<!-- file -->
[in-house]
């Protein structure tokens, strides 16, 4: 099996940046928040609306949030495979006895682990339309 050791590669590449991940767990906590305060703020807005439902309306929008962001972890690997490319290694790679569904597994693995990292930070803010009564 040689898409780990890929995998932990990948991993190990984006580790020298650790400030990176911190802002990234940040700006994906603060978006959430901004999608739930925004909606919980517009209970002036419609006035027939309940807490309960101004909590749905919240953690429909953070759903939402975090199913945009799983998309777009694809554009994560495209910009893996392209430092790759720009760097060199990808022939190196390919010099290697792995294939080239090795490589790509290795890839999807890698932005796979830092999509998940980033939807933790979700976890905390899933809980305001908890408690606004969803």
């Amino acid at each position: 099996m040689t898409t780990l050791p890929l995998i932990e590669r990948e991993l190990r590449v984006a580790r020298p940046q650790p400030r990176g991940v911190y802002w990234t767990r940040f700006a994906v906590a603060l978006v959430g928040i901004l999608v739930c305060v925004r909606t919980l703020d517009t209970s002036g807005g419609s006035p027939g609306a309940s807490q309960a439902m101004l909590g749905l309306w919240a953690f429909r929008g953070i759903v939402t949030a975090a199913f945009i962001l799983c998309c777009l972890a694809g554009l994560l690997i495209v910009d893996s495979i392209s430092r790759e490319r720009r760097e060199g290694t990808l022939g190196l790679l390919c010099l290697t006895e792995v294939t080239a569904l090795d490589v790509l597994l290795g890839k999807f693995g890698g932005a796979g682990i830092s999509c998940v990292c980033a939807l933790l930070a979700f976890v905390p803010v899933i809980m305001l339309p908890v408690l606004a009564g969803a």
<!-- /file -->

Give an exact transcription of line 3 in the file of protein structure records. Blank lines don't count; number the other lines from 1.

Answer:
């Amino acid at each position: 099996m040689t898409t780990l050791p890929l995998i932990e590669r990948e991993l190990r590449v984006a580790r020298p940046q650790p400030r990176g991940v911190y802002w990234t767990r940040f700006a994906v906590a603060l978006v959430g928040i901004l999608v739930c305060v925004r909606t919980l703020d517009t209970s002036g807005g419609s006035p027939g609306a309940s807490q309960a439902m101004l909590g749905l309306w919240a953690f429909r929008g953070i759903v939402t949030a975090a199913f945009i962001l799983c998309c777009l972890a694809g554009l994560l690997i495209v910009d893996s495979i392209s430092r790759e490319r720009r760097e060199g290694t990808l022939g190196l790679l390919c010099l290697t006895e792995v294939t080239a569904l090795d490589v790509l597994l290795g890839k999807f693995g890698g932005a796979g682990i830092s999509c998940v990292c980033a939807l933790l930070a979700f976890v905390p803010v899933i809980m305001l339309p908890v408690l606004a009564g969803a």